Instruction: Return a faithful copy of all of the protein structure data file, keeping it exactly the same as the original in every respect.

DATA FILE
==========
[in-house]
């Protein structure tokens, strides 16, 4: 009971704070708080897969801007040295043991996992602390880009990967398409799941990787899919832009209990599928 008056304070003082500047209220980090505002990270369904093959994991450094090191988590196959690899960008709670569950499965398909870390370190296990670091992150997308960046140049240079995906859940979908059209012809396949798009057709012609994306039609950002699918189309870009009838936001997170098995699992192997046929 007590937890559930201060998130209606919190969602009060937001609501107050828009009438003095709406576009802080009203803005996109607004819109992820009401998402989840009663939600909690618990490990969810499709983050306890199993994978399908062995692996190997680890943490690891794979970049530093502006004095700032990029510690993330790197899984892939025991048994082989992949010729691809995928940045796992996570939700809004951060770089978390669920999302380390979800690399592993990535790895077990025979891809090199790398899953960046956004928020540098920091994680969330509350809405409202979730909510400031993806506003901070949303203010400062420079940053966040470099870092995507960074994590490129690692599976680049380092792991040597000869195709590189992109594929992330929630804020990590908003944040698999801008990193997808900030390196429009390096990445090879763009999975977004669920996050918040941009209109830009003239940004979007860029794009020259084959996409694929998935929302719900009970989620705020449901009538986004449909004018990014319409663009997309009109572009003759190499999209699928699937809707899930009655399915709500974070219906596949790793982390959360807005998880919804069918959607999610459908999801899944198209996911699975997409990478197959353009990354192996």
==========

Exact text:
[in-house]
């Protein structure tokens, strides 16, 4: 009971704070708080897969801007040295043991996992602390880009990967398409799941990787899919832009209990599928 008056304070003082500047209220980090505002990270369904093959994991450094090191988590196959690899960008709670569950499965398909870390370190296990670091992150997308960046140049240079995906859940979908059209012809396949798009057709012609994306039609950002699918189309870009009838936001997170098995699992192997046929 007590937890559930201060998130209606919190969602009060937001609501107050828009009438003095709406576009802080009203803005996109607004819109992820009401998402989840009663939600909690618990490990969810499709983050306890199993994978399908062995692996190997680890943490690891794979970049530093502006004095700032990029510690993330790197899984892939025991048994082989992949010729691809995928940045796992996570939700809004951060770089978390669920999302380390979800690399592993990535790895077990025979891809090199790398899953960046956004928020540098920091994680969330509350809405409202979730909510400031993806506003901070949303203010400062420079940053966040470099870092995507960074994590490129690692599976680049380092792991040597000869195709590189992109594929992330929630804020990590908003944040698999801008990193997808900030390196429009390096990445090879763009999975977004669920996050918040941009209109830009003239940004979007860029794009020259084959996409694929998935929302719900009970989620705020449901009538986004449909004018990014319409663009997309009109572009003759190499999209699928699937809707899930009655399915709500974070219906596949790793982390959360807005998880919804069918959607999610459908999801899944198209996911699975997409990478197959353009990354192996």